2019 was a big year for us. Before you head off for the end of year break, let’s reflect on the exciting science we brought to you this year.
2019 writen in sparkler light on a black background

Photo by NordWood Themes on Unsplash

From the discovery of gold coated fungi, using virtual reality in cancer research and mending broken hearts, 2019 was a year of many science breakthroughs. So, before you head off for a much-needed rest with family and friends, let’s reflect on the exciting science we brought to you this year.

A virtual reality health check

When you think of virtual reality (VR) your mind probably goes straight to gaming, but these days it is used for so much more. We worked with the Garvan Institute of Medical Research, the Children’s Cancer Institute and Start VR to create three dimensional models to visually represent what is happening with cancerous tumours in young people. See how we are using VR in the fight against cancer.

Hunting a deadly cereal killer

Killer rust and a villain called Ug99. It sounds like a crime movie but unfortunately, it’s a real-life threat. This cereal rust kills over $1 billion worth of crops each year. Our team of crime fighting scientists sequenced the DNA of Ug99. And they made a breakthrough that will enable us to predict how the killer is likely to change in the future.

Mending a broken heart

This year, we used our biomedical polymer skills to help save a US man’s life. We developed a special polymer to be used in a novel heart valve. It acts like a natural human valve and is capable of lasting decades without calcification, risk of clotting or damage to red blood cells. Read more about this life saving technology.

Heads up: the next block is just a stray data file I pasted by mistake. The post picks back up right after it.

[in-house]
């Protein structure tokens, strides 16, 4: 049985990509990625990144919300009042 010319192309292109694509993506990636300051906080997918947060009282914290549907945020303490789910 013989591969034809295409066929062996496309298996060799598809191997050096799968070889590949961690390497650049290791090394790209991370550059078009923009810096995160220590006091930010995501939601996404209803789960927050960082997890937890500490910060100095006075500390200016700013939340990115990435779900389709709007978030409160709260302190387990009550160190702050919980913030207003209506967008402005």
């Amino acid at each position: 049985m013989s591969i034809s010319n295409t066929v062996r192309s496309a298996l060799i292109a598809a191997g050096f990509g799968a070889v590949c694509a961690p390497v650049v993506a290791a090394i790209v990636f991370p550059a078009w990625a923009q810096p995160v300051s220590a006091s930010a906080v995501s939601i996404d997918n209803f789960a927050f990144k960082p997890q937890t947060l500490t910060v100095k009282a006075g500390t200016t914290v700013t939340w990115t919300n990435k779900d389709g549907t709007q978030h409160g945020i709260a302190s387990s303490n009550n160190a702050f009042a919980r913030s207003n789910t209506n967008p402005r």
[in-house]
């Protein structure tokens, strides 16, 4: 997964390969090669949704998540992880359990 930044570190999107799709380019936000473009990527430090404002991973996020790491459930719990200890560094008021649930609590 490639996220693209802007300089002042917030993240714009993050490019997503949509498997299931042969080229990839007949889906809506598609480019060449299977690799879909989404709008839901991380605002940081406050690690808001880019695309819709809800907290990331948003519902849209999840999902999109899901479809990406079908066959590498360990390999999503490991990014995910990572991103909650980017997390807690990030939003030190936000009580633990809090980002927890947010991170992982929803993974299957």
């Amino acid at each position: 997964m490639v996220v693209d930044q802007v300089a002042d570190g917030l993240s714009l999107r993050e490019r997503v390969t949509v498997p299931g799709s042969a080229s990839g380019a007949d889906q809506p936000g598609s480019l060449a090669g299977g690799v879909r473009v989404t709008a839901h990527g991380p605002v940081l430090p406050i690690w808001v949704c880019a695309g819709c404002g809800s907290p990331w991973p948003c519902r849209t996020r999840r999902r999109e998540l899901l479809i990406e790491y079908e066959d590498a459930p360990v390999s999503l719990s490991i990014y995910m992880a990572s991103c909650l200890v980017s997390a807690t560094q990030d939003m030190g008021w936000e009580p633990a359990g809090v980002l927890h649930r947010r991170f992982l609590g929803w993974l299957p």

Solar-powered electric vehicles? Guilty as charged

We created a new electric car charging system that links to your rooftop solar with a battery system. This smart technology allows you to store away the solar energy you collect during the day to be used later when you plug your electric car in overnight. Find out more about how we’re solar powering electric cars.

Bursting onto the scene

An international team of astronomers using our ASKAP radio telescope spotted a fast radio burst. This burst, known as FRB180924, was spotted 3.6 million light years away in a constellation called Grus. No one knows what causes these bursts or when or where they happen. But ASKAP is helping astronomers piece together the details.

Gold-digging fungi

Striking gold. Is it sheer luck or is there a science to it? This year our scientists discovered gold-coated fungi near Boddington, Western Australia. These bedazzled fungi, known as fusarium oxsporum, grow larger and spread faster than other fungi that doesn’t interact with gold. But before you dash off in search of a fortune…you’ll need a scanning electron microscope to see it. Find out more how these gold coated fungi could tell us more about what minerals lie underground.

Check out more of our highlights from the year:

Thanks for joining us on the journey in 2019 and we can’t wait to see what 2020 brings!


  1. That was a great break from writing Christmas letters!!
    Work to do in the New year is research solar panels and solar cars.

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